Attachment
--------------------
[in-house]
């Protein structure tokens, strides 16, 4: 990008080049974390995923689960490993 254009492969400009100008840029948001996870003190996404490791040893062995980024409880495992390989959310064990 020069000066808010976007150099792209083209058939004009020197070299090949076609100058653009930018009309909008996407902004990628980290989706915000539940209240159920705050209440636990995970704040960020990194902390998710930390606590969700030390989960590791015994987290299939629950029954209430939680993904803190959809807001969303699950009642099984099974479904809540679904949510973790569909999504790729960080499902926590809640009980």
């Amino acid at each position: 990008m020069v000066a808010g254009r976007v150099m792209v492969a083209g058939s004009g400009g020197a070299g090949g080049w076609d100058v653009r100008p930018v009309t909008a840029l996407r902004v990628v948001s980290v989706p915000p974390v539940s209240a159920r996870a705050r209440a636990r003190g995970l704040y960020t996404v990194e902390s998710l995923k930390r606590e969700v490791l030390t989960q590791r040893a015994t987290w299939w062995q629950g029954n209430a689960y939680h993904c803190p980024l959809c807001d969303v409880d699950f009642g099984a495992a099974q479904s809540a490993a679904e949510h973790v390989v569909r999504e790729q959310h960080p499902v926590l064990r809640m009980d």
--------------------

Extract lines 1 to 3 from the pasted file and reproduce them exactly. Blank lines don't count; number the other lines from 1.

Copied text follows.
[in-house]
């Protein structure tokens, strides 16, 4: 990008080049974390995923689960490993 254009492969400009100008840029948001996870003190996404490791040893062995980024409880495992390989959310064990 020069000066808010976007150099792209083209058939004009020197070299090949076609100058653009930018009309909008996407902004990628980290989706915000539940209240159920705050209440636990995970704040960020990194902390998710930390606590969700030390989960590791015994987290299939629950029954209430939680993904803190959809807001969303699950009642099984099974479904809540679904949510973790569909999504790729960080499902926590809640009980």
């Amino acid at each position: 990008m020069v000066a808010g254009r976007v150099m792209v492969a083209g058939s004009g400009g020197a070299g090949g080049w076609d100058v653009r100008p930018v009309t909008a840029l996407r902004v990628v948001s980290v989706p915000p974390v539940s209240a159920r996870a705050r209440a636990r003190g995970l704040y960020t996404v990194e902390s998710l995923k930390r606590e969700v490791l030390t989960q590791r040893a015994t987290w299939w062995q629950g029954n209430a689960y939680h993904c803190p980024l959809c807001d969303v409880d699950f009642g099984a495992a099974q479904s809540a490993a679904e949510h973790v390989v569909r999504e790729q959310h960080p499902v926590l064990r809640m009980d």